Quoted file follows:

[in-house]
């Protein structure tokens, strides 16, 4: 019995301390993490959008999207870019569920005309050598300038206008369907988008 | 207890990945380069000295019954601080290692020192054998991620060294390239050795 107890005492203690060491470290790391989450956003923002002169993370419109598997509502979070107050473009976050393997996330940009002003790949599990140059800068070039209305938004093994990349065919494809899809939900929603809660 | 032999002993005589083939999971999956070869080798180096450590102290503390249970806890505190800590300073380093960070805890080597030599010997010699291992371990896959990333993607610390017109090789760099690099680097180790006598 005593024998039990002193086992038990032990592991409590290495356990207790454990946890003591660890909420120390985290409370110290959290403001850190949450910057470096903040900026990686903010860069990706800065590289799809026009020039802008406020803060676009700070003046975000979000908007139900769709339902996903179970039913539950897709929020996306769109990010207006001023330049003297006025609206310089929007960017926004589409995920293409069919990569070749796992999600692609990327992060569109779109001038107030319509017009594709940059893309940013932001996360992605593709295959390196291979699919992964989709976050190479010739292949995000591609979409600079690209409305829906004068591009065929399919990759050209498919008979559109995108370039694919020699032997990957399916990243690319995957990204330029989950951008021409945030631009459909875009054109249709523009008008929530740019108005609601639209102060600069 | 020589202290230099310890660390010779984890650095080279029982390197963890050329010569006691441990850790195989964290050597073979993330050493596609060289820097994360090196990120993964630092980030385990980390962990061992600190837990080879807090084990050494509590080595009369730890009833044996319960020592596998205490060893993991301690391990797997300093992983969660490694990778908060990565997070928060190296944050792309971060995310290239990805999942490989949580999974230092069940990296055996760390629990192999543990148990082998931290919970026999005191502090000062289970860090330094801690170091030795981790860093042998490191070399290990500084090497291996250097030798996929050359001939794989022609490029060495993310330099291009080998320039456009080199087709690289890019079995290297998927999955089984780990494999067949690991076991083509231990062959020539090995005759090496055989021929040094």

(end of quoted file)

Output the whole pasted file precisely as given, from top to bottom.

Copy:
[in-house]
């Protein structure tokens, strides 16, 4: 019995301390993490959008999207870019569920005309050598300038206008369907988008 | 207890990945380069000295019954601080290692020192054998991620060294390239050795 107890005492203690060491470290790391989450956003923002002169993370419109598997509502979070107050473009976050393997996330940009002003790949599990140059800068070039209305938004093994990349065919494809899809939900929603809660 | 032999002993005589083939999971999956070869080798180096450590102290503390249970806890505190800590300073380093960070805890080597030599010997010699291992371990896959990333993607610390017109090789760099690099680097180790006598 005593024998039990002193086992038990032990592991409590290495356990207790454990946890003591660890909420120390985290409370110290959290403001850190949450910057470096903040900026990686903010860069990706800065590289799809026009020039802008406020803060676009700070003046975000979000908007139900769709339902996903179970039913539950897709929020996306769109990010207006001023330049003297006025609206310089929007960017926004589409995920293409069919990569070749796992999600692609990327992060569109779109001038107030319509017009594709940059893309940013932001996360992605593709295959390196291979699919992964989709976050190479010739292949995000591609979409600079690209409305829906004068591009065929399919990759050209498919008979559109995108370039694919020699032997990957399916990243690319995957990204330029989950951008021409945030631009459909875009054109249709523009008008929530740019108005609601639209102060600069 | 020589202290230099310890660390010779984890650095080279029982390197963890050329010569006691441990850790195989964290050597073979993330050493596609060289820097994360090196990120993964630092980030385990980390962990061992600190837990080879807090084990050494509590080595009369730890009833044996319960020592596998205490060893993991301690391990797997300093992983969660490694990778908060990565997070928060190296944050792309971060995310290239990805999942490989949580999974230092069940990296055996760390629990192999543990148990082998931290919970026999005191502090000062289970860090330094801690170091030795981790860093042998490191070399290990500084090497291996250097030798996929050359001939794989022609490029060495993310330099291009080998320039456009080199087709690289890019079995290297998927999955089984780990494999067949690991076991083509231990062959020539090995005759090496055989021929040094």